In comparison, here are some instructions for using Boundschecker with IIS. These are out of date and will no longer work. But look how much you have to do manually.

Setting up ISAPI on IIS 10

By , April 3, 2020 11:27 am


OK so it’s 2020 and how many people are developing ISAPI extensions? More than you might imagine. Yeah Ruby on Rails and Rust are all the rage these days, but some people still need to work with ISAPI for a bunch of business reasons. I recently had to setup IIS 10 for work with ISAPI on Windows 10. I read a lot of articles on how to do it. None of them were complete, resulting in reading several articles to get something working so I put this together, mainly for my own benefit (because I really don’t need to spend that much time doing this again!). I’m sharing it so you don’t have to go through this.

There’s an interesting gotcha if you’re developing a 32 bit ISAPI extension. Don’t worry I cover that at the end.

I was trying to get a simple ISAPI extension to work before trying anything else. My guess is most of you are working on legacy code, but a few of you may have been instructed to write a new ISAPI. Here’s a good starting point for a simple ISAPI extension if you haven’t already written one.

Creating an ISAPI extension:

Installing IIS components

IIS components are installed via the Windows features dialog.

In the Windows 10 search box type “Turn Windows features on and off”, when windows shows you the result that matches press return (or click it).

The feature selection box is displayed. Select the items highlighted red in the image shown below. Click OK.

If you’ve already got partway through configuring IIS Manager and have realised you don’t have all the required components installed that’s OK, just install them and then close IIS Manager and reopen it (I found that if I didn’t do that not all the component parts would show in IIS Manager, making finding say ISAPI and CGI Restrictions impossible.

Configuring IIS Manager

Start Internet Information Services Manager.


First of all we need a website to work with. If you’ve already got one skip the next few lines.

Add a test website. Right click on “Sites” in the left hand menu and choose “Add Website…”

Choose a website name. For example: “test”.

Choose a location for the website. For example: C:\testISAPIWebsite

Change the port number (just for testing) so that it doesn’t conflict with any other sites you have. For example: 81.

Handler Mappings

Select the server node on the left hand side and double click click on Handler Mappings on the right hand size.

The handler mappings are displayed.

Right click in empty space and choose “Edit Feature Permissions…”.

The Edit Feature Permissions dialog is displayed. Enable Read, Script and Execute persmissions. When you select the execute check box you’ll notice the entry for ISAPI dlls is added to the displayed Handler Mappings. Click OK.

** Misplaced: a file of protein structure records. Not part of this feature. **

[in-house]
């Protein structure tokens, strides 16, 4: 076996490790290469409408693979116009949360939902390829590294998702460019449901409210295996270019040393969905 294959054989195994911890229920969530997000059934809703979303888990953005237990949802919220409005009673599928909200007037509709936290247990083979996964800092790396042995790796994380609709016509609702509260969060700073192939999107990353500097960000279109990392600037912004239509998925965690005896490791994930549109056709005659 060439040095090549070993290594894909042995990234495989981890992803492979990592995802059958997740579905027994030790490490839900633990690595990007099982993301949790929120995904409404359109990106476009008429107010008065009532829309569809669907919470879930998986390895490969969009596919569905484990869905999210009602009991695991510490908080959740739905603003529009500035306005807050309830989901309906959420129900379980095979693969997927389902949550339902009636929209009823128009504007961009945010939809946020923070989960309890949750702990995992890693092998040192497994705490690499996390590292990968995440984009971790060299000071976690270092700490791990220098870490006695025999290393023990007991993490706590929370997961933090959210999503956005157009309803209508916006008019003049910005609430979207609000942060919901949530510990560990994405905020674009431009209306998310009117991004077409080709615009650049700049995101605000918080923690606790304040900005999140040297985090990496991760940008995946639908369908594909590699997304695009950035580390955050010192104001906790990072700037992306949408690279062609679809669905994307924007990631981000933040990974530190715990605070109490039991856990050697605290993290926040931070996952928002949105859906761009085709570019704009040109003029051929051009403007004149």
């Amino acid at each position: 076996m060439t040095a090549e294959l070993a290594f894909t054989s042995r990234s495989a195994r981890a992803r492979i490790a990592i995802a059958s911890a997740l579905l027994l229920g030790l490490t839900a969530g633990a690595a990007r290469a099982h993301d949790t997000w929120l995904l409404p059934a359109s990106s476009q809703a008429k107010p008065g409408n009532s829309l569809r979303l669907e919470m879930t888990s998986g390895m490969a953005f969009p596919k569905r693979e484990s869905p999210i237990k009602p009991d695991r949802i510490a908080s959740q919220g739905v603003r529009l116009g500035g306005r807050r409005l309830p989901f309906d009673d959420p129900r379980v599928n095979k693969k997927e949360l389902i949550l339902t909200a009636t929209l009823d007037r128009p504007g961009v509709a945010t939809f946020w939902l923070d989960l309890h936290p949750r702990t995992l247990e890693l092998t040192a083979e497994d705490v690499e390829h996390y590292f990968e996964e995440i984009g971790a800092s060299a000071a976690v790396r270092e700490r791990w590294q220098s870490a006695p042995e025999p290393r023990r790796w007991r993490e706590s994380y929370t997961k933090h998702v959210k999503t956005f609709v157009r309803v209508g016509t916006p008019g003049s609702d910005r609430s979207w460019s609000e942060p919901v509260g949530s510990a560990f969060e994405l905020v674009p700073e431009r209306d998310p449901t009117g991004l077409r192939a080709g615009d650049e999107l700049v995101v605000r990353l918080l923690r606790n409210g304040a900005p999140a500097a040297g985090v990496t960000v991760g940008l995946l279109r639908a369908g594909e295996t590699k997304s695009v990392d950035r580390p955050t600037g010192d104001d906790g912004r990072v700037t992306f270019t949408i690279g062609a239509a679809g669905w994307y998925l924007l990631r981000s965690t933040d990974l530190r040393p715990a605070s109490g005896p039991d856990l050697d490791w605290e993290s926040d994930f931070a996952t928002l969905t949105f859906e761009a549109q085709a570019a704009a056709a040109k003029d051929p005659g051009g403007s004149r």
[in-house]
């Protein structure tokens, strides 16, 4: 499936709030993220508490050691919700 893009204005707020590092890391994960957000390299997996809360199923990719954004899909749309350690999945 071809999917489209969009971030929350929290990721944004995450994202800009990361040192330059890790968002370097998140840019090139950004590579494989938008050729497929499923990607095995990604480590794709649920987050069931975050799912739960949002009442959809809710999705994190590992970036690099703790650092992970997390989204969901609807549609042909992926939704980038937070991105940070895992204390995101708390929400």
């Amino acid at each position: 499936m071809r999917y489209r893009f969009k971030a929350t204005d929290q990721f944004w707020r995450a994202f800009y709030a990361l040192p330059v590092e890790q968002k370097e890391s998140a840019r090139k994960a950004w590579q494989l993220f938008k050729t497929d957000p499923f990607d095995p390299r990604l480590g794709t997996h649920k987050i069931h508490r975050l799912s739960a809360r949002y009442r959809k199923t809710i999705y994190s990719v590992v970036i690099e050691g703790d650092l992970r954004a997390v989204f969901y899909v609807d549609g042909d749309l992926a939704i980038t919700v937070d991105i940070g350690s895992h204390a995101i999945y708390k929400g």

ISAPI and CGI Restrictions

Select the server node on the left hand side and double click click on “ISAPI and CGI Restrictions” on the right hand size.

Right click in empty space and choose “Add…”.

Add the path to your ISAPI dll, a description and select the check box so that it is allowed to execute. Click OK.

This will place a web.config in the directory that contains the DLL. It will look something like this:

<?xml version="1.0" encoding="UTF-8"?>
        <handlers accessPolicy="Read, Execute, Script">
            <remove name="ISAPI-dll" />
            <add name="ISAPI-dll" path="*.dll" verb="*" modules="IsapiModule" scriptProcessor="C:\testISAPIWebsite\validate.dll" resourceType="File" requireAccess="Execute" allowPathInfo="true" preCondition="bitness32" />

32 bit ISAPI extensions

If your ISAPI is 32 bit you’ll need to enable them. Go to application pools (under the server node), select the application pool that your website is in, right click, choose “Advanced Settings…”. Change the “Enable 32-Bit Applications” setting to True.

64 bit ISAPI extensions

If your ISAPI is 64 bit you’ll need to ensure that you haven’t got 32 bit extensions enabled. Go to application pools (under the server node), select the application pool that your website is in, right click, choose “Advanced Settings…”. Change the “Enable 32-Bit Applications” setting to False.

Authentication problems

If when trying to view your web pages you get strange error messages, select the server node on the left then go to “Feature Delegation” and turn any entries that are “Read only” to “Read/Write”. Then restart the server (top of the right hand bar).

Note that I’m assuming you’re working on a Dev machine. If you’re working on a production machine you might want to be a bit less cavalier than just turning all settings to Read/Write – work through them one at a time to find out what you need and change only that.

Trying out the website

If we assume your ISAPI is called validate.dll you should be able to test your ISAPI in a browser using http://localhost:81/validate.dll?12345678